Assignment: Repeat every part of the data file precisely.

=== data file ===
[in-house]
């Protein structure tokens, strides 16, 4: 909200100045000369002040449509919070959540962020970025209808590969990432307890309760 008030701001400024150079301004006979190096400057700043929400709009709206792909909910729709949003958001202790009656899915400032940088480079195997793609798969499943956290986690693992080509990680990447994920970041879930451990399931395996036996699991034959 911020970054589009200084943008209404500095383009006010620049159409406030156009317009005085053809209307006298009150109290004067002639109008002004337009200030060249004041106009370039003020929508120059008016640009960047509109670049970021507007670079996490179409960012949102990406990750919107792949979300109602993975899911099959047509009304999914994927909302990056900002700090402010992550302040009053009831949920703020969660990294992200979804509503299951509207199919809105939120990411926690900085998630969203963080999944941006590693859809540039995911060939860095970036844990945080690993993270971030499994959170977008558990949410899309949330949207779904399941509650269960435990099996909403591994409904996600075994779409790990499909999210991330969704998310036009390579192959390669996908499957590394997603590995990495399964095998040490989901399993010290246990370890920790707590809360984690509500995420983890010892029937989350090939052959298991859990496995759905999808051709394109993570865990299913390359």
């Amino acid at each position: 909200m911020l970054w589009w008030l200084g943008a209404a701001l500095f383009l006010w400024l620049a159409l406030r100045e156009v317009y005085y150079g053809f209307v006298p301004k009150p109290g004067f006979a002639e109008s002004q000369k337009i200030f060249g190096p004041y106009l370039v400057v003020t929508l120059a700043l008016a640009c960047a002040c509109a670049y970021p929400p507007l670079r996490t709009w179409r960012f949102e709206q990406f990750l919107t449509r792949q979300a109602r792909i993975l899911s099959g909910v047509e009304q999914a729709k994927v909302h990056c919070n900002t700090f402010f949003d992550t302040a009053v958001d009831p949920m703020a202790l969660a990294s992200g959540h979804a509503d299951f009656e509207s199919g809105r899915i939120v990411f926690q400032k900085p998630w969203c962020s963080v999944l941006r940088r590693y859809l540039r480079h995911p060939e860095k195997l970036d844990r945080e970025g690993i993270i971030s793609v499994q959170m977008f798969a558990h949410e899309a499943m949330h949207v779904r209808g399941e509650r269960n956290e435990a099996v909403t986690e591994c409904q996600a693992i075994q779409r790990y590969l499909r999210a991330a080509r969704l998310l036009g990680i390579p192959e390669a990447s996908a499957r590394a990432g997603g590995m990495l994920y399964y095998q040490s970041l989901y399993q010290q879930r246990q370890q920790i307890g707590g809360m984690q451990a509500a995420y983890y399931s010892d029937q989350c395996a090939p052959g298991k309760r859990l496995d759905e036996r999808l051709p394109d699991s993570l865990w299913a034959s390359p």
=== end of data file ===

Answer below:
[in-house]
């Protein structure tokens, strides 16, 4: 909200100045000369002040449509919070959540962020970025209808590969990432307890309760 008030701001400024150079301004006979190096400057700043929400709009709206792909909910729709949003958001202790009656899915400032940088480079195997793609798969499943956290986690693992080509990680990447994920970041879930451990399931395996036996699991034959 911020970054589009200084943008209404500095383009006010620049159409406030156009317009005085053809209307006298009150109290004067002639109008002004337009200030060249004041106009370039003020929508120059008016640009960047509109670049970021507007670079996490179409960012949102990406990750919107792949979300109602993975899911099959047509009304999914994927909302990056900002700090402010992550302040009053009831949920703020969660990294992200979804509503299951509207199919809105939120990411926690900085998630969203963080999944941006590693859809540039995911060939860095970036844990945080690993993270971030499994959170977008558990949410899309949330949207779904399941509650269960435990099996909403591994409904996600075994779409790990499909999210991330969704998310036009390579192959390669996908499957590394997603590995990495399964095998040490989901399993010290246990370890920790707590809360984690509500995420983890010892029937989350090939052959298991859990496995759905999808051709394109993570865990299913390359």
């Amino acid at each position: 909200m911020l970054w589009w008030l200084g943008a209404a701001l500095f383009l006010w400024l620049a159409l406030r100045e156009v317009y005085y150079g053809f209307v006298p301004k009150p109290g004067f006979a002639e109008s002004q000369k337009i200030f060249g190096p004041y106009l370039v400057v003020t929508l120059a700043l008016a640009c960047a002040c509109a670049y970021p929400p507007l670079r996490t709009w179409r960012f949102e709206q990406f990750l919107t449509r792949q979300a109602r792909i993975l899911s099959g909910v047509e009304q999914a729709k994927v909302h990056c919070n900002t700090f402010f949003d992550t302040a009053v958001d009831p949920m703020a202790l969660a990294s992200g959540h979804a509503d299951f009656e509207s199919g809105r899915i939120v990411f926690q400032k900085p998630w969203c962020s963080v999944l941006r940088r590693y859809l540039r480079h995911p060939e860095k195997l970036d844990r945080e970025g690993i993270i971030s793609v499994q959170m977008f798969a558990h949410e899309a499943m949330h949207v779904r209808g399941e509650r269960n956290e435990a099996v909403t986690e591994c409904q996600a693992i075994q779409r790990y590969l499909r999210a991330a080509r969704l998310l036009g990680i390579p192959e390669a990447s996908a499957r590394a990432g997603g590995m990495l994920y399964y095998q040490s970041l989901y399993q010290q879930r246990q370890q920790i307890g707590g809360m984690q451990a509500a995420y983890y399931s010892d029937q989350c395996a090939p052959g298991k309760r859990l496995d759905e036996r999808l051709p394109d699991s993570l865990w299913a034959s390359p």